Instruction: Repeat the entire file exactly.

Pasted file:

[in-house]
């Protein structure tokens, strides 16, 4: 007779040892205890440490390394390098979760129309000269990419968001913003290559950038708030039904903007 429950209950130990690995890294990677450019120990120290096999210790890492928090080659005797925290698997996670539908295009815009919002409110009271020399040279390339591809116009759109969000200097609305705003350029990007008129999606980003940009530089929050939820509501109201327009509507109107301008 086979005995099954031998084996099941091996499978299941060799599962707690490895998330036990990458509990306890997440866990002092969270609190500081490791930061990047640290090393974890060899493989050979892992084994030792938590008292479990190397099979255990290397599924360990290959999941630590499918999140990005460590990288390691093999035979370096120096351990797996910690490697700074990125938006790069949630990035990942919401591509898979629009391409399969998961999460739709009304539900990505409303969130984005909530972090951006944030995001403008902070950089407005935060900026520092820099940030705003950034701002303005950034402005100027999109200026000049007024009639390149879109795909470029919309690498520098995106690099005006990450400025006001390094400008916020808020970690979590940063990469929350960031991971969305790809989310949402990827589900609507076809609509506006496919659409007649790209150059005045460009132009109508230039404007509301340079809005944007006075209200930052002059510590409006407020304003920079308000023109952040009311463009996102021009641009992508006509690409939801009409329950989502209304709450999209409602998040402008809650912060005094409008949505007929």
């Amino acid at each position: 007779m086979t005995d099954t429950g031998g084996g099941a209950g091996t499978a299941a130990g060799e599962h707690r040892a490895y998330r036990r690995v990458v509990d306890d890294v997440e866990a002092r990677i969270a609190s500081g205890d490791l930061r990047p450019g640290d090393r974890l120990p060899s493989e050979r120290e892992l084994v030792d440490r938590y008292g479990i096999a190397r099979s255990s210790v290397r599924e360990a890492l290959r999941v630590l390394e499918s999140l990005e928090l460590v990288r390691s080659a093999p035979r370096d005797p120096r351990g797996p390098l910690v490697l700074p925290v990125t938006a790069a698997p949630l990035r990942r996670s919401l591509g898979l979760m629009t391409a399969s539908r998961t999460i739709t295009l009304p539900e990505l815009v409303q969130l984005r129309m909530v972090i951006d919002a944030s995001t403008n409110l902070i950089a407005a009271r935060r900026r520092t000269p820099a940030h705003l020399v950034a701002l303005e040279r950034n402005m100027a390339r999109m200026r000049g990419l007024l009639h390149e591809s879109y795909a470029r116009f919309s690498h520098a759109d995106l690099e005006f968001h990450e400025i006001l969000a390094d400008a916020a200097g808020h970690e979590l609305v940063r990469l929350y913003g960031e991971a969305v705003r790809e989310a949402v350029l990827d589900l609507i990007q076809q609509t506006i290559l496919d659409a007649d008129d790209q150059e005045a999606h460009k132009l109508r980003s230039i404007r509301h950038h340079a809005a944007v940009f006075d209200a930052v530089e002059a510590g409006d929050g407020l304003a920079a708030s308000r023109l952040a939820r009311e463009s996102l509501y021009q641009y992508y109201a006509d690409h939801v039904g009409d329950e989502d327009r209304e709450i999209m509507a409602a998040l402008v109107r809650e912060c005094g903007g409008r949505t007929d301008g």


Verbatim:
[in-house]
């Protein structure tokens, strides 16, 4: 007779040892205890440490390394390098979760129309000269990419968001913003290559950038708030039904903007 429950209950130990690995890294990677450019120990120290096999210790890492928090080659005797925290698997996670539908295009815009919002409110009271020399040279390339591809116009759109969000200097609305705003350029990007008129999606980003940009530089929050939820509501109201327009509507109107301008 086979005995099954031998084996099941091996499978299941060799599962707690490895998330036990990458509990306890997440866990002092969270609190500081490791930061990047640290090393974890060899493989050979892992084994030792938590008292479990190397099979255990290397599924360990290959999941630590499918999140990005460590990288390691093999035979370096120096351990797996910690490697700074990125938006790069949630990035990942919401591509898979629009391409399969998961999460739709009304539900990505409303969130984005909530972090951006944030995001403008902070950089407005935060900026520092820099940030705003950034701002303005950034402005100027999109200026000049007024009639390149879109795909470029919309690498520098995106690099005006990450400025006001390094400008916020808020970690979590940063990469929350960031991971969305790809989310949402990827589900609507076809609509506006496919659409007649790209150059005045460009132009109508230039404007509301340079809005944007006075209200930052002059510590409006407020304003920079308000023109952040009311463009996102021009641009992508006509690409939801009409329950989502209304709450999209409602998040402008809650912060005094409008949505007929």
């Amino acid at each position: 007779m086979t005995d099954t429950g031998g084996g099941a209950g091996t499978a299941a130990g060799e599962h707690r040892a490895y998330r036990r690995v990458v509990d306890d890294v997440e866990a002092r990677i969270a609190s500081g205890d490791l930061r990047p450019g640290d090393r974890l120990p060899s493989e050979r120290e892992l084994v030792d440490r938590y008292g479990i096999a190397r099979s255990s210790v290397r599924e360990a890492l290959r999941v630590l390394e499918s999140l990005e928090l460590v990288r390691s080659a093999p035979r370096d005797p120096r351990g797996p390098l910690v490697l700074p925290v990125t938006a790069a698997p949630l990035r990942r996670s919401l591509g898979l979760m629009t391409a399969s539908r998961t999460i739709t295009l009304p539900e990505l815009v409303q969130l984005r129309m909530v972090i951006d919002a944030s995001t403008n409110l902070i950089a407005a009271r935060r900026r520092t000269p820099a940030h705003l020399v950034a701002l303005e040279r950034n402005m100027a390339r999109m200026r000049g990419l007024l009639h390149e591809s879109y795909a470029r116009f919309s690498h520098a759109d995106l690099e005006f968001h990450e400025i006001l969000a390094d400008a916020a200097g808020h970690e979590l609305v940063r990469l929350y913003g960031e991971a969305v705003r790809e989310a949402v350029l990827d589900l609507i990007q076809q609509t506006i290559l496919d659409a007649d008129d790209q150059e005045a999606h460009k132009l109508r980003s230039i404007r509301h950038h340079a809005a944007v940009f006075d209200a930052v530089e002059a510590g409006d929050g407020l304003a920079a708030s308000r023109l952040a939820r009311e463009s996102l509501y021009q641009y992508y109201a006509d690409h939801v039904g009409d329950e989502d327009r209304e709450i999209m509507a409602a998040l402008v109107r809650e912060c005094g903007g409008r949505t007929d301008g």